Clemson Alumni Awarded Distinguished Teacher of the Year Award by the SC Association of Agricultural Educators

South Carolina's Association of Agricultural Educators (SCAAE) is an organization of professionals providing agricultural education for the global community through visionary leadership, advocacy, and service. For more information, please visit

Veteran Educator wins Agriculture Award

BY ROB NOVIT – Staff writer with the Aiken Standard (July 2012)

After graduating from Clemson University with a bachelor's degree in agricultural education and a master's in animal science, Allen Williams thought he was heading toward a career as a county extension agent.

In 1983, however, there was a freeze on hiring, so Williams decided to try a job as the Wagener-Salley High School agricultural education teacher. Nearly 30 years later, he's still there.

"I fell in love with the people, and my wife Kathy and I felt at home," he said. "We raised three daughters there and they would show sheep in 4-H."

His peers say he's done a great job. They named him the first-ever winner of the Distinguished Teacher of the Year Award at the S.C. Association of Agricultural Educators banquet in Aiken on Wednesday.

AllenWilliams Courtesy of the Aiken Standard

 Trent Rushton, a student of Williams' and the new S.C. FFA chapter president, presented the award to his teacher. In an earlier  interview, Rushton described how the program helps anybody who wants to become a better person.

 "You learn about agriculture, but also about respect and other life lessons," Rushton said. "Mr. Williams is an excellent teacher and from  the first day, he told us how we decide our own future. If you're willing to listen, he'll help you."

 Williams taught Rushton's parents and when he took the Wagener-Salley job 29 years ago, he began teaching the children of the  students of his predecessor and mentor, Spencer Smith, who is still active at 90.

 "With the help of their parents, our little school has provided some wonderful, very successful children," Williams said. "I carried many  of them to national and state conventions. Derrick Cooper is teaching agriculture at Gilbert High, and Ethan Busbee is studying ag  eduction at Clemson. But there are also pharmacists, farmers, brickmasons, welders and a lot more."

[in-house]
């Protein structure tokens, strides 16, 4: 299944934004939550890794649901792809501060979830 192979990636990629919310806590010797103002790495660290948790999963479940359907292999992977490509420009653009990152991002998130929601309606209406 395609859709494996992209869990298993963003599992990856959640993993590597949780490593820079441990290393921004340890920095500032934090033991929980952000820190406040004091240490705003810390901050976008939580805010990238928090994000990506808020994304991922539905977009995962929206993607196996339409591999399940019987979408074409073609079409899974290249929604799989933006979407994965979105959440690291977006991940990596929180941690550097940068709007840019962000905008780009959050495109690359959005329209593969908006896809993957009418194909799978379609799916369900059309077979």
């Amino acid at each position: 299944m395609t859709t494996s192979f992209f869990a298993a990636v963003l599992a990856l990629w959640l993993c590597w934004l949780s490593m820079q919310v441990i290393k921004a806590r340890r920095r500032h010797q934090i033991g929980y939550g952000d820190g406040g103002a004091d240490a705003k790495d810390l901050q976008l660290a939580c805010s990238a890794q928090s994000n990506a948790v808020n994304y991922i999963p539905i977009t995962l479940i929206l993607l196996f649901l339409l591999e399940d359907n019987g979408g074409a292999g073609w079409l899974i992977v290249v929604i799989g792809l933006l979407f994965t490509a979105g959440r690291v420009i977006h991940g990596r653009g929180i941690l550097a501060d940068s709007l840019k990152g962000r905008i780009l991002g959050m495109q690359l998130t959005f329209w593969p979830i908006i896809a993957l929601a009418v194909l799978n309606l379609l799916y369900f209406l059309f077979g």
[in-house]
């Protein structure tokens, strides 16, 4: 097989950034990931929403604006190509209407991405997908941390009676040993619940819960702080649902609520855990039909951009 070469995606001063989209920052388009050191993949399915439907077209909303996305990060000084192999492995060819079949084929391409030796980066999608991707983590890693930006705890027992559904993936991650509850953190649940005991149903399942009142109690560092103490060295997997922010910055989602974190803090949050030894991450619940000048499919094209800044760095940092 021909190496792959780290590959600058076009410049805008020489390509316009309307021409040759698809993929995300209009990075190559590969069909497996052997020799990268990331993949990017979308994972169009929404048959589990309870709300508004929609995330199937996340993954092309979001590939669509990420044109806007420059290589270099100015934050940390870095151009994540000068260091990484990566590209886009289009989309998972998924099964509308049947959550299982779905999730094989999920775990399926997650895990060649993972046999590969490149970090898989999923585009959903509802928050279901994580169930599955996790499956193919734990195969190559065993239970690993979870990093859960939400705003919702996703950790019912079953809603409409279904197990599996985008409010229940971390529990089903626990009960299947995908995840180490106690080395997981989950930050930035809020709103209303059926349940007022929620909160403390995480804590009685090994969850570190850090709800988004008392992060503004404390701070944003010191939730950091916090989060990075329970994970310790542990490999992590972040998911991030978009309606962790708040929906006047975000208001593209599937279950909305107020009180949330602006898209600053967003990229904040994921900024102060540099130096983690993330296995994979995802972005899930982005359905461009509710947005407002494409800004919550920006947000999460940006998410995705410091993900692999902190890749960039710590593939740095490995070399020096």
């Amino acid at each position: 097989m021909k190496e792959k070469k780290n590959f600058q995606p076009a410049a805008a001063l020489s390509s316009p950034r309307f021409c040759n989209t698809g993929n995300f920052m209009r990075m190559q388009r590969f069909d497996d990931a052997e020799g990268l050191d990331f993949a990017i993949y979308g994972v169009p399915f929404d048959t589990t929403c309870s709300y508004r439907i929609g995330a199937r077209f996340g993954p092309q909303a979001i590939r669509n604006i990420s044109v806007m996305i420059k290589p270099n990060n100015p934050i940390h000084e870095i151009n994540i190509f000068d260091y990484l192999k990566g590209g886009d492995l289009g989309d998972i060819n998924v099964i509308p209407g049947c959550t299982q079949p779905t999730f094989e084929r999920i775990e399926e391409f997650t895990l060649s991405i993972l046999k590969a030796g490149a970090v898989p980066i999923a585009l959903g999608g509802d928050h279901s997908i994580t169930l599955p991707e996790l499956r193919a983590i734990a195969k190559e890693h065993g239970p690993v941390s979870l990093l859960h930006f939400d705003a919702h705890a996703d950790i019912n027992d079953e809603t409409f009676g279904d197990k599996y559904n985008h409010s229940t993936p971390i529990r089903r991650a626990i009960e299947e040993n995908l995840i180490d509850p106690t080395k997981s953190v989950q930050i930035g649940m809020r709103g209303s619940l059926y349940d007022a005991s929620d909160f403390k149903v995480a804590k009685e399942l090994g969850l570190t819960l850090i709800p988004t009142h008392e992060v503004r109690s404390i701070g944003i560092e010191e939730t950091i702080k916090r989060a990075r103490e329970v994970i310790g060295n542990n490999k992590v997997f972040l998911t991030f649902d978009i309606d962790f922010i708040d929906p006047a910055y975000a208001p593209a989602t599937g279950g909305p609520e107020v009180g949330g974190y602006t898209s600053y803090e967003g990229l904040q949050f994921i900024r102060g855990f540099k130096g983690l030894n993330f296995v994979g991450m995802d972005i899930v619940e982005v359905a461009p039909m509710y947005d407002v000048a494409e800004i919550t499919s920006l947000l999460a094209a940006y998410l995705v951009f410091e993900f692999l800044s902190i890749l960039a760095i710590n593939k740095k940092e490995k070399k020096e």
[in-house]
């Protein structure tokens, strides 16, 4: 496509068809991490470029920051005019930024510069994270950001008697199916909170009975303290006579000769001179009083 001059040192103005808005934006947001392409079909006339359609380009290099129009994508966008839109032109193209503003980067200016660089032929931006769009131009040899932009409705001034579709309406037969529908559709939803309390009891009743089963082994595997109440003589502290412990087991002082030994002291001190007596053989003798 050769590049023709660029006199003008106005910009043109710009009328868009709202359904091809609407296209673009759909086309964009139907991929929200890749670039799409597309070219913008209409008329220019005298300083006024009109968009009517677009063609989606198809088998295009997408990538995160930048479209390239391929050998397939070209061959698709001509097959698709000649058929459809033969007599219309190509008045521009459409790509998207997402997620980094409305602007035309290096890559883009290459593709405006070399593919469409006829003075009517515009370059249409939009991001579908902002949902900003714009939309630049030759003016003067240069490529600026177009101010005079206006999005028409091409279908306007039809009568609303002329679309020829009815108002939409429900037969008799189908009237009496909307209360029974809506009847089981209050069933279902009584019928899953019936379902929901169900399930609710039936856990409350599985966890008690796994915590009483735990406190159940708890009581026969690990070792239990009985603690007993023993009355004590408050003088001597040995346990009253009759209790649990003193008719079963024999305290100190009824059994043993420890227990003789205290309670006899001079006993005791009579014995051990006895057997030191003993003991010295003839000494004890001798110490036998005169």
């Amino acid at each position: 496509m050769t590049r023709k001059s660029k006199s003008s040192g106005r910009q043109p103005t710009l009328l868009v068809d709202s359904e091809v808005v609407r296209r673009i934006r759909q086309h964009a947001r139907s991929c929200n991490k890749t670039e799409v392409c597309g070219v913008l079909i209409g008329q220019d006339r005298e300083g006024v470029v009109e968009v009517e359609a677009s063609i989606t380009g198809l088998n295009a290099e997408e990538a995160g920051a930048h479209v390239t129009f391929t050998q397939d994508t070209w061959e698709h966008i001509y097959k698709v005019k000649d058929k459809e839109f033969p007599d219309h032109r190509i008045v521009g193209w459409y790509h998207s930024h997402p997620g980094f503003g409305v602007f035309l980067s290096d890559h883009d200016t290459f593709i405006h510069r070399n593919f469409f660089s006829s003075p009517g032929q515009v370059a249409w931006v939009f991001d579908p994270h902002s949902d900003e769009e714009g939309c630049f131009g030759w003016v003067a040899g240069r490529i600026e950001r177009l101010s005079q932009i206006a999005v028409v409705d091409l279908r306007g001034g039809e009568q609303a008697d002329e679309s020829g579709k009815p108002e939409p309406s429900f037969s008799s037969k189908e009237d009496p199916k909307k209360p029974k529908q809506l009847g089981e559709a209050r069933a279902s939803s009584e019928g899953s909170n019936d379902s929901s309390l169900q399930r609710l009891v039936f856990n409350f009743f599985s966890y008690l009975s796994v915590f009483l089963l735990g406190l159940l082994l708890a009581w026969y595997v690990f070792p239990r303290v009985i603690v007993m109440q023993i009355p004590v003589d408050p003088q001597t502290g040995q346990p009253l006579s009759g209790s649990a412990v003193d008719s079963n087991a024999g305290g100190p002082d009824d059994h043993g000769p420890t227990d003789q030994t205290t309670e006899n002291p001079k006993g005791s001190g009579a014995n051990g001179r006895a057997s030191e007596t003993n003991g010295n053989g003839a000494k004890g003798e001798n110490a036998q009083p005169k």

People still tend to associate agriculture training with the stereotype of the poor farmer, Williams said. The field is much more than  production and farming. It's about the processing and marketing of agricultural products and involves engineering, computers and other  sciences. The large farms spend hundreds of thousands of dollars on equipment "to provide the safest, cheapest food in the world,"  Williams said.

Over the years he has appreciated the opportunities to network and become friends with other agricultural education teachers throughout  the state and beyond. He has mentored young teachers, among them Meghan Wood at Aiken High - the coordinator of this week's conference.

"It's an honor to stand beside Allen and other teachers who have so many years of experience," Wood said. "It's such a tight-knit group, and they took me and made me feel welcome."

Williams plans to meet next week with two first-year agriculture teachers - Henderson Rowe at Midland Valley High School and Jacob Laughlin at the Aiken County Career and Technology Center. Both graduated from Clemson last December.

Michael Crim, the Ridge Spring-Monetta High agriculture education teacher, said Williams' guidance has been invaluable to him, "although we always seem to finish second to him (in competitions)," he said with a smile. Crim won a "30-minute" award at the banquet - given to teachers who have promoted South Carolina's agricultural education efforts in other states.


Read a full article on Williams from the Aiken Standard here: